If you are sexually active, odds are you use condoms anytime you are having sex with a new partner, are involved in a not-yet-monogamous relationship or are determined to prevent pregnancy for the time being. While the benefits of condom use are priceless – cheap birth control and the only sure-fire way to prevent the contraction/spread of sexually transmitted diseases – condoms aren’t anyone’s best friend.
Now, researchers are working to create condom-free birth control methods that also prevent the contraction of common STDs, including HIV and herpes.
How Would You Like to Ditch Condoms For Good, While Still Remaining STD- and Kid-Free?
Let’s face it, sex without condoms just feels better – but it is absolutely unacceptable if you are having sex with new partners, multiple partners or with a partner who is not yet treating your relationship as a monogamous one. Even a new monogamous relationship should rely on the protection of condoms until both partners have been tested at least two or three times over a three to six month interval for STDs, including HIV. While virtually everyone knows this information logically, it doesn’t mean they abide by it, which is why various organizations are teaming up to create better alternatives.
- After half a century of birth control research and widespread contraceptive use, combined with two decades-worth of STD education and prevention, more than 50% of the world’s pregnancies are still considered unplanned.
- Every day, approximately 1,000,000 people are infected with a sexually transmitted disease.
- Every minute, a young woman is infected with HIV and that infection can be spread to her potential unborn child.
For these reasons, contraceptive researchers, communicable disease experts and women’s health organizations are teaming up to find better solutions, some of which include condomless contraception and STD prevention.
These technologies are referred to as Multipurpose Prevention Technologies (MPTs). They work to prevent pregnancy and STDs at the same time. Examples of MPTs include rings or one-size-fits-most diaphragms that can be inserted up into the vagina, similar to a NuvaRing or a traditional diaphragm. Once inserted and set in place, these options secrete precisely calculated doses of birth control hormones and virus- and bacteria-resistant medications. Together, these chemicals keep sperm from being viable and kill STD-causing bacteria or viruses on contact, preventing them from being able to get into your system.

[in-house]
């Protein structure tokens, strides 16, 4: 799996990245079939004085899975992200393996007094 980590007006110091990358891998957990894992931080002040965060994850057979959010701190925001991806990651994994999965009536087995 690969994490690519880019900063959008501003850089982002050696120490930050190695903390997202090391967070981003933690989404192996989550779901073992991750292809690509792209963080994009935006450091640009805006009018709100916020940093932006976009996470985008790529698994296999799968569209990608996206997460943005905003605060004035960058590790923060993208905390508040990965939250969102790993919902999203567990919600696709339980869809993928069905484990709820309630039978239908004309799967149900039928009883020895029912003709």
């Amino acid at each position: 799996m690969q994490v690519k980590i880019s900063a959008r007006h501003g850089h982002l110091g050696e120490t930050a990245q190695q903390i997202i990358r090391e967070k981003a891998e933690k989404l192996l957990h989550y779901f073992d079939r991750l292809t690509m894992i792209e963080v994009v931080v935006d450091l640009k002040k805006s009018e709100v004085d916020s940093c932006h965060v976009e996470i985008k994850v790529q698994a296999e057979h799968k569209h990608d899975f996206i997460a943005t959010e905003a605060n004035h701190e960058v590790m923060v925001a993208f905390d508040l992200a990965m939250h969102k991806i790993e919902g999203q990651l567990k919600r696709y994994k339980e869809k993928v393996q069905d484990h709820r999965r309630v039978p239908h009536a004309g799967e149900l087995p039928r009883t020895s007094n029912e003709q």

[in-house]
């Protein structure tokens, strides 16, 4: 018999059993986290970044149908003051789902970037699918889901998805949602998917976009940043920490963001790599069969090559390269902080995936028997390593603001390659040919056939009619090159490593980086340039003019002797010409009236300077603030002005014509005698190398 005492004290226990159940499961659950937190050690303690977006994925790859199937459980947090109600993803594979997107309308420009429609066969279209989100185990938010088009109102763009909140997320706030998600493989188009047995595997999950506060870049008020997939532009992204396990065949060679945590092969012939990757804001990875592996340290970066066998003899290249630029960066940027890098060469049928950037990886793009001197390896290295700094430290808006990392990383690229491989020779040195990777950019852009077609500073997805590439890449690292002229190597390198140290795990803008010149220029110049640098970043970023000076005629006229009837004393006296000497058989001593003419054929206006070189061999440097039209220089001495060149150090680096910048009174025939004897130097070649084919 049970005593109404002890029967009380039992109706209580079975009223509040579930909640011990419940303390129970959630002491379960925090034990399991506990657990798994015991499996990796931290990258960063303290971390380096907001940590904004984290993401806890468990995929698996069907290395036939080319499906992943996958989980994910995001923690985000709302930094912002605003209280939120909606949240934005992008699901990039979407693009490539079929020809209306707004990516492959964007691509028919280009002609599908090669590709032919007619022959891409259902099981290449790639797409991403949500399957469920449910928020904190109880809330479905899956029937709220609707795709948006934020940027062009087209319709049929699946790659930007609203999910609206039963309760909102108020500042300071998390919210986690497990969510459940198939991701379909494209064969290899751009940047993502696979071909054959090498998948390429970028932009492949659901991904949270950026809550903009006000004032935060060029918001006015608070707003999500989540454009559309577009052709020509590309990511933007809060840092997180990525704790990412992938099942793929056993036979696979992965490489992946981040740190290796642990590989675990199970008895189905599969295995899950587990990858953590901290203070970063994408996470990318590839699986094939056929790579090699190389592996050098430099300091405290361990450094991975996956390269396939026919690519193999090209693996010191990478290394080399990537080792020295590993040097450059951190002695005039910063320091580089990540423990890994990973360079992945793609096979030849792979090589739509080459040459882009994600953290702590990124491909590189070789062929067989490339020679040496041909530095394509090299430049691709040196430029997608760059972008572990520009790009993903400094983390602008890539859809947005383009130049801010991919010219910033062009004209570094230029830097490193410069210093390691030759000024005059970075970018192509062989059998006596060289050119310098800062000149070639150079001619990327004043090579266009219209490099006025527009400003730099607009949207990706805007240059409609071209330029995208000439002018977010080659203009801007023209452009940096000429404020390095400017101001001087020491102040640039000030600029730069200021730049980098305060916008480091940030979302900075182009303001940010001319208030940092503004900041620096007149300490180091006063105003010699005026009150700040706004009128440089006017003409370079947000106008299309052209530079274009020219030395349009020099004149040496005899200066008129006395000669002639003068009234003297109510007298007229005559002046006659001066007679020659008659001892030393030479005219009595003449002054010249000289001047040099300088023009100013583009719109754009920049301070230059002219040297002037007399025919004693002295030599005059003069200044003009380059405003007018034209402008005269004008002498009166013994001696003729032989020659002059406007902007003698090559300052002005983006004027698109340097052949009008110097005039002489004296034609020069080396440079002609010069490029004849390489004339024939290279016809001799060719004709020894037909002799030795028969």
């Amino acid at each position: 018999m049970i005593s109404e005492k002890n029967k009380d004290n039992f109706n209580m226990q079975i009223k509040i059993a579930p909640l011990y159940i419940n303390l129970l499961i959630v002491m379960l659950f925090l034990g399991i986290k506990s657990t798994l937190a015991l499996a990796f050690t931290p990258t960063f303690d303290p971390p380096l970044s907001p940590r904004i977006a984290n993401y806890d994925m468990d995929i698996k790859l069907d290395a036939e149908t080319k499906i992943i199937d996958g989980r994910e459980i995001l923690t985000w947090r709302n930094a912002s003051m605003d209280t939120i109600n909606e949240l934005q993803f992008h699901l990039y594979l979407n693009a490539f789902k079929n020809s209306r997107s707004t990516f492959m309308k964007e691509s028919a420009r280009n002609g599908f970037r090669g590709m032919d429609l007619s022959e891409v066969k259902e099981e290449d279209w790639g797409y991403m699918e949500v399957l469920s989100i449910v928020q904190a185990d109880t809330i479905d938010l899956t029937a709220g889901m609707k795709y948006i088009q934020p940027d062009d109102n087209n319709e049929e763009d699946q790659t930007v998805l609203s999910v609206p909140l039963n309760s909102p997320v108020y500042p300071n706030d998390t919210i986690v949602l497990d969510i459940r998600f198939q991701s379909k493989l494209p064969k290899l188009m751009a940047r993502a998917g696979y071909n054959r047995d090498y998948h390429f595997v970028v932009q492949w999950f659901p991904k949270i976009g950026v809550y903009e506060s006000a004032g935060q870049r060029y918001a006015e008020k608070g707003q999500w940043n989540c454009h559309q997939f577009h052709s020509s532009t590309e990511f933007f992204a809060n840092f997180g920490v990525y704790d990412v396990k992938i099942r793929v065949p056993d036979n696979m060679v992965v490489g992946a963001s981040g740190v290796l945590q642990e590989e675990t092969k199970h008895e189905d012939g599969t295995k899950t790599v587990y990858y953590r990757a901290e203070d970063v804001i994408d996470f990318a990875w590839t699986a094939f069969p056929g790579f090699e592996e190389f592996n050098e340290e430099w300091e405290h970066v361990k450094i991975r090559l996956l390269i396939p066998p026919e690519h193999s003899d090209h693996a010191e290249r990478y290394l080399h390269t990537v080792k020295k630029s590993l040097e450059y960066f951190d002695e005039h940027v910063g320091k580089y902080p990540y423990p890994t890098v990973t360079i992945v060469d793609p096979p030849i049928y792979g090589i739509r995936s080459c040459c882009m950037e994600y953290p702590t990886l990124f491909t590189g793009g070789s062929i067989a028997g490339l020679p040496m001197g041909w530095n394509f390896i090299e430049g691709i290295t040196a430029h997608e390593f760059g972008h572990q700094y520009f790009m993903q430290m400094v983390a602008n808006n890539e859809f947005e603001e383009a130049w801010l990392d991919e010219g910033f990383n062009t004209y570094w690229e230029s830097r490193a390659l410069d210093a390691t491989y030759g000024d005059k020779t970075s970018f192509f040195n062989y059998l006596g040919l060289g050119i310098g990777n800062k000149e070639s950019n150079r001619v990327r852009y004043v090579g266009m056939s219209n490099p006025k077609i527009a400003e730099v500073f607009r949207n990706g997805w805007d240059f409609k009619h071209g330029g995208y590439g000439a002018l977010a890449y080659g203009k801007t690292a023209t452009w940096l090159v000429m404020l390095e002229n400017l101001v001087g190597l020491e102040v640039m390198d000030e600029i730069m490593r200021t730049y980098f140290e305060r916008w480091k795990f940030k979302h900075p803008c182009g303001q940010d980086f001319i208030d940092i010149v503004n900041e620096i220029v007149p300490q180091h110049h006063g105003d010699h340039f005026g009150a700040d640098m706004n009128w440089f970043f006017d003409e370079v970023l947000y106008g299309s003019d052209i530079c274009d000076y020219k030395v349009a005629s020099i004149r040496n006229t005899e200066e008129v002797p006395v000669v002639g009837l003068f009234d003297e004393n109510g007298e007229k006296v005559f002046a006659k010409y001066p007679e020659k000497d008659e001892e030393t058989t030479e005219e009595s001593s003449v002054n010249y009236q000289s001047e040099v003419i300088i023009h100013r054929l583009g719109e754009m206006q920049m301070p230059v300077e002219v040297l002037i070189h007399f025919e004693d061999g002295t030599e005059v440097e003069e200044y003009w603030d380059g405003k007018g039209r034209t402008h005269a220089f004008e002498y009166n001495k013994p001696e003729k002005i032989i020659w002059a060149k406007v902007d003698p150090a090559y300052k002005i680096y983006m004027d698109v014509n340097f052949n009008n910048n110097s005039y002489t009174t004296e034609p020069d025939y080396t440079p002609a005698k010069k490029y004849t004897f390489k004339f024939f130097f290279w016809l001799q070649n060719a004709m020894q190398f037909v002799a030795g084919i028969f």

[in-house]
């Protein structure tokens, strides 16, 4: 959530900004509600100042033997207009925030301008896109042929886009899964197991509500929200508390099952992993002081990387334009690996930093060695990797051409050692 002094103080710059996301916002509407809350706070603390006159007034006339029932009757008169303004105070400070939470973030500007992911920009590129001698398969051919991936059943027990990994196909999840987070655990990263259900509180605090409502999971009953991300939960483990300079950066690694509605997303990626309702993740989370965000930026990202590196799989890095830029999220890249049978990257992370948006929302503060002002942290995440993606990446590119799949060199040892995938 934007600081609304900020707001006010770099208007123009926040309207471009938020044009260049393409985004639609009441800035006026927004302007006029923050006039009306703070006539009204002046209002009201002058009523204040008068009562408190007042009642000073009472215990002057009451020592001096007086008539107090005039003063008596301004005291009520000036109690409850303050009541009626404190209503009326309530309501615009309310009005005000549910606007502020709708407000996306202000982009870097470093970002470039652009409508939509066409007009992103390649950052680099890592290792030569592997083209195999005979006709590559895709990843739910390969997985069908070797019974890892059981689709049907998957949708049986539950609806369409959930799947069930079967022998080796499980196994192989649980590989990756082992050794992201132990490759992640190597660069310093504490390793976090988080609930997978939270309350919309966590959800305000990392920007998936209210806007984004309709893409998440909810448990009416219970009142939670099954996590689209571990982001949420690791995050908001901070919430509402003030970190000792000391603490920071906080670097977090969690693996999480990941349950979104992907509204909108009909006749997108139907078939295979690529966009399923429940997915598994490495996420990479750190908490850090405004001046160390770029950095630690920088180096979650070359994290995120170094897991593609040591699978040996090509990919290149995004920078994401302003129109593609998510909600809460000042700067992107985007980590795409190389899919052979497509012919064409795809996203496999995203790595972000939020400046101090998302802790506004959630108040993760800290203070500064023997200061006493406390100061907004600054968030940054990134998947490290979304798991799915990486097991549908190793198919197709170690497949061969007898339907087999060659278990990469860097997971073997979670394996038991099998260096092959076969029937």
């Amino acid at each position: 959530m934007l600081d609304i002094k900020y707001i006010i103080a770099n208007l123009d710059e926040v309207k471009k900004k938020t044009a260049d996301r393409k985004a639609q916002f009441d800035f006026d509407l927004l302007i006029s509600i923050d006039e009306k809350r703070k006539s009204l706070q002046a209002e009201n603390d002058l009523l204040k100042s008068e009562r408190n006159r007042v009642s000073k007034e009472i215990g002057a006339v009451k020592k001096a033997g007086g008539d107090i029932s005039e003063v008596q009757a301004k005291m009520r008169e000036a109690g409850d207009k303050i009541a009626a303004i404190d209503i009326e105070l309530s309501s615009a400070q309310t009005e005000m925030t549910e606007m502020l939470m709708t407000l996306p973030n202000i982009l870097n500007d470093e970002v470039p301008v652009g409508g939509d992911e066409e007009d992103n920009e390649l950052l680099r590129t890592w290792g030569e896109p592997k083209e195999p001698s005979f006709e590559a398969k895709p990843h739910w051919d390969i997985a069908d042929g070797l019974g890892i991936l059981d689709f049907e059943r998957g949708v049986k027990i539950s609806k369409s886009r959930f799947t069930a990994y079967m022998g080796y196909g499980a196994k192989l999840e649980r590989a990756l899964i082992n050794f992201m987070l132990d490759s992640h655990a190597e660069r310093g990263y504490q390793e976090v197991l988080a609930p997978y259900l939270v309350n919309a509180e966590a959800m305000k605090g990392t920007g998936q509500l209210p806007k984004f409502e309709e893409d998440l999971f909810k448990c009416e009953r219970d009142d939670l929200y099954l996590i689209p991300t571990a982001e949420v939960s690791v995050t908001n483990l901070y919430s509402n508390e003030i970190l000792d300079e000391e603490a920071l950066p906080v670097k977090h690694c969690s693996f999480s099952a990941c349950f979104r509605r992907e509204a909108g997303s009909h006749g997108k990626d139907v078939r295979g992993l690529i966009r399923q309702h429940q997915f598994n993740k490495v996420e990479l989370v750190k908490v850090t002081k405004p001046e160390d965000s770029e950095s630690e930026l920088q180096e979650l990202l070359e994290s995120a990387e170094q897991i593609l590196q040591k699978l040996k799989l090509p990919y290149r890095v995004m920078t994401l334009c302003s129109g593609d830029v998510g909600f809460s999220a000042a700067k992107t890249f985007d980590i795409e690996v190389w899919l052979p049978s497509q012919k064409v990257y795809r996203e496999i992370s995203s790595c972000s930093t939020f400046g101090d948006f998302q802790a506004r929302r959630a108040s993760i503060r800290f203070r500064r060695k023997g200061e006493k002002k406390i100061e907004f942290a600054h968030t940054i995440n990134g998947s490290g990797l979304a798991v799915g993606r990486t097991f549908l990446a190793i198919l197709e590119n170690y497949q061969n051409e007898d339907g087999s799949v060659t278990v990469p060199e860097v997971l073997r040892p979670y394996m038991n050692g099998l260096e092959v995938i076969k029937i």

Other MPT methods being developed include the use of gels, films or injectables that work similarly to kill sperm and harmful STD-causing microbes. Researchers have worked closely with women around the globe seeking feedback and opinions to create products that women will want to use. The idea is that through continual testing and research, MPT product lines will be comprehensive enough to appeal to a large spectrum of the female population so every woman will have the option of choosing a method that is comfortable for her and makes the most sense for her lifestyle.
The Bill and Melinda Gates Foundation, a main funder of the MPT and HIV prevention research niche, has found that 98% of women across the African continent say they would prefer the use of an extended release MPT product over the single-use options available via condoms or other contraceptive products, and these findings have been backed up by additional research surveys. The use of MPTs could have an unprecedented long-term affect in the health and well-being of women, children and families, which affects the health of our planet at large.
What do you think about MPT’s and their potential? We would love to hear your thoughts and opinions in our comment box below.
Are you concerned about your own sexual health? Are you looking for a new method of contraception? Contact Overlake OB/GYN and meet with compassionate women’s healthcare providers who will arm you with the most current information about birth control and STD prevention available.